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Complete Heartland Daily Newsletter - Grains and Cattle 6/15

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I was day-dreaming today, how the commodities could be participating in the runaway upside recovery in stocks and bond values (back to the opening year highs in some cases). Too bad we cant digitize corn, soybeans and other commodities to be stored on computers. Because thats basically the difference of why commodities cant enjoy this money infused recovery that the financial instruments are experiencing. The Fed is buying up bonds with their fiat digitized invented money, and it is stored essentially on computers. The public is taking their resources as well with this last round of invented cash from the government, and throwing it into stocks. All of the stocks and bonds are stored on computers. (If you ask for the physical certificate, they will charge you money for the fancy paper its printed on and deliver to you. Otherwise, everybody takes digital ownership.)

Unfortunately for commodities, they cant be digitized and stored on a computer. Somebody has to buy them and keep them in shape. That is why in a nutshell, commodities cant enjoy what the financial instruments have always enjoyed now for 20 years. That day will change, when the US dollar gets crushed by all this mismanagement and finds itself in the low 80s, then all of a sudden, our commodities will find interest. Then all those worthless dollars will be needed in larger sums to pay for commodities. Someday in a future lock-down, people are going to realize that food is more critical than digitized assets. If they go hungry because even supermarkets have to close, they will know the worth of food and wont even need their expensive toilet paper. There, that was my daydream that will become somebody elses nightmare someday.

So I went off on this rant just to prove a point. Yes, weve seen a price rally in grains since the late April low, but it has been timid and nothing to the extent of the sheer size of value lost since the beginning of the year. The reality is, in two weeks were going to see the USDA probably pumping up acreage on beans, and maybe not retreating corn acreage by much, (lost North Dakota acreage being replaced by some other state that had better planting conditions), and were going to see record yields in July without a drought. We are so set for corn yields of 182 BPA and beans at 53 BPA that the bears will enjoy crushing our commodity values into August once the weather has proven optimal. For this reason, we had to start something and put a floor on new crop prices to stop any further bleeding if the spring low fails. Hence, our suggestion to cover 50% of new-crop corn and bean production with reasonably priced options that have deteriorated over the last six weeks.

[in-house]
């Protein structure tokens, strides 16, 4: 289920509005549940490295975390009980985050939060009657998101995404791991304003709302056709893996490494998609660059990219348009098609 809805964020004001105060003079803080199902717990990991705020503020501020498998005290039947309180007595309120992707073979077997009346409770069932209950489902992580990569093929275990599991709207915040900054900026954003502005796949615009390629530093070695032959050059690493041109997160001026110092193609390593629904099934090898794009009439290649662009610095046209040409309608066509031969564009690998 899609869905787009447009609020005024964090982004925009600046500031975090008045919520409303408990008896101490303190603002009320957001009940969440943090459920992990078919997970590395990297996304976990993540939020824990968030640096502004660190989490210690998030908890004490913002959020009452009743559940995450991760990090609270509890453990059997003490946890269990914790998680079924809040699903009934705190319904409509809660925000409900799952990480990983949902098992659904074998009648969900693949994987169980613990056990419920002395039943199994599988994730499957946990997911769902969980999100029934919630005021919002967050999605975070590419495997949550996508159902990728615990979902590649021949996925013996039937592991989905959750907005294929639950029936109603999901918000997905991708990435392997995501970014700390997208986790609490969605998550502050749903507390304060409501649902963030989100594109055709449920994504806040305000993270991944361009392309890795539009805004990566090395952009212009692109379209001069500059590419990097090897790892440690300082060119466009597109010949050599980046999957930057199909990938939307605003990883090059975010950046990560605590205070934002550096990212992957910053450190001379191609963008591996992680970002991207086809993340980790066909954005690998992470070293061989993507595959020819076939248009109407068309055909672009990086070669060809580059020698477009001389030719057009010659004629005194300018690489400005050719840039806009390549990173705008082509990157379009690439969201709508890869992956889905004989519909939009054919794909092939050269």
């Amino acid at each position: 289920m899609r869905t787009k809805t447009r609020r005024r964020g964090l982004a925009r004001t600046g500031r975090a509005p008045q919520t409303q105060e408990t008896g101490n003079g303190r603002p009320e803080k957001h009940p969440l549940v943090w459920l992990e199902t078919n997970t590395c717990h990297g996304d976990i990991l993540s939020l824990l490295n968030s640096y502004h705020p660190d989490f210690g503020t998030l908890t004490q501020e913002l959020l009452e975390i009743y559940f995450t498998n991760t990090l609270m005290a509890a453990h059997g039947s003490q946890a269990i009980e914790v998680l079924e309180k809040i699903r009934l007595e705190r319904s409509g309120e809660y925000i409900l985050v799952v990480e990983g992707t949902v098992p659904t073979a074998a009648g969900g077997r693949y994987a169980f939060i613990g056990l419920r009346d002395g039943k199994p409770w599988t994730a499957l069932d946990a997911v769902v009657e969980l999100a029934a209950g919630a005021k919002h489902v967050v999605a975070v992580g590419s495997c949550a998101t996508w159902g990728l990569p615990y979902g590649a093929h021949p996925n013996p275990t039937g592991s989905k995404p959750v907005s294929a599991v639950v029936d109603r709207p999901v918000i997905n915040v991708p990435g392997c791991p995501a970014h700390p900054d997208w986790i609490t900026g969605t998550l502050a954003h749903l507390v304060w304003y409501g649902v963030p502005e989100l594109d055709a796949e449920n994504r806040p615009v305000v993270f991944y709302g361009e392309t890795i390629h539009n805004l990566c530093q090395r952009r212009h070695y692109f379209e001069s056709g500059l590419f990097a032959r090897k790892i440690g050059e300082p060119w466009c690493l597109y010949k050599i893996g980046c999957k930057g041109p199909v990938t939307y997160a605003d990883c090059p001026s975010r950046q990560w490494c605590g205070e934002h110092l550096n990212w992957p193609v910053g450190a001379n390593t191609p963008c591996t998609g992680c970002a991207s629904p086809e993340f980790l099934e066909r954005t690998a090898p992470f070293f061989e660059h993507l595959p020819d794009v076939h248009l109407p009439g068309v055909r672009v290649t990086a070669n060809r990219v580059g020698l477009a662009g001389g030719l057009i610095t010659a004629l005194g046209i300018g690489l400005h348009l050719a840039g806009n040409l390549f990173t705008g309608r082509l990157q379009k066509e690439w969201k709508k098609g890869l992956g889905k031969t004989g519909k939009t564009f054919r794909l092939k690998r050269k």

The NOPA crush was out today at 169.584 million bushels, which missed the 173.071 trade expectation. It was still a record for May, and 4% above the 2018 high and was the sixth consecutive month for crush record. The market did not get too excited about the data when it was released, as it is still wondering if China is looking for more soybeans today. This morning it was announced that China took 390,000 tons of new crop beans that help the market recover from overnight losses.

Parts of Manitoba and Saskatchewan are becoming dry despite some reason light showers, which is what Eastern Montana and Western North Dakota are experiencing. The dryness in those areas are starting to throw support to spring wheat on the spreads against the other two wheat exchanges. With higher temperatures on the way in the coming week, concerns that the optimum spring wheat supply potential is being trimmed.

US Weather overall is leaning negative with more widespread showers across the Central and Eastern Midwest by the end of this week, leaving only about 15% of key growing areas still dry by late June. With the weather improving across China, Australia, and the EU, only some stress is noted in northeastern Ukraine and Central Russia. Commodity Weather Group shows notably warmer weather next week for the Midwest with rain showers. Ideal for the growing Midwestern crop.

The US dollar is slowly showing signs of breaking down due to the abuse of the digitized printing presses. But its going to take a considerable amount of time to find the US dollar sharply lower to affect commodity prices. It will take the US dollar in the low 80s to have an impact on our sales prices, and that could be well into the fall or new year. For now, the technical rally that grains have found since the end of April could begin to give up. Wheat has a chance of finding stability with world valuations appearing to have bottomed, but corn and beans could be looking at more increasing new crop carry outs as we go forward in two-week increments.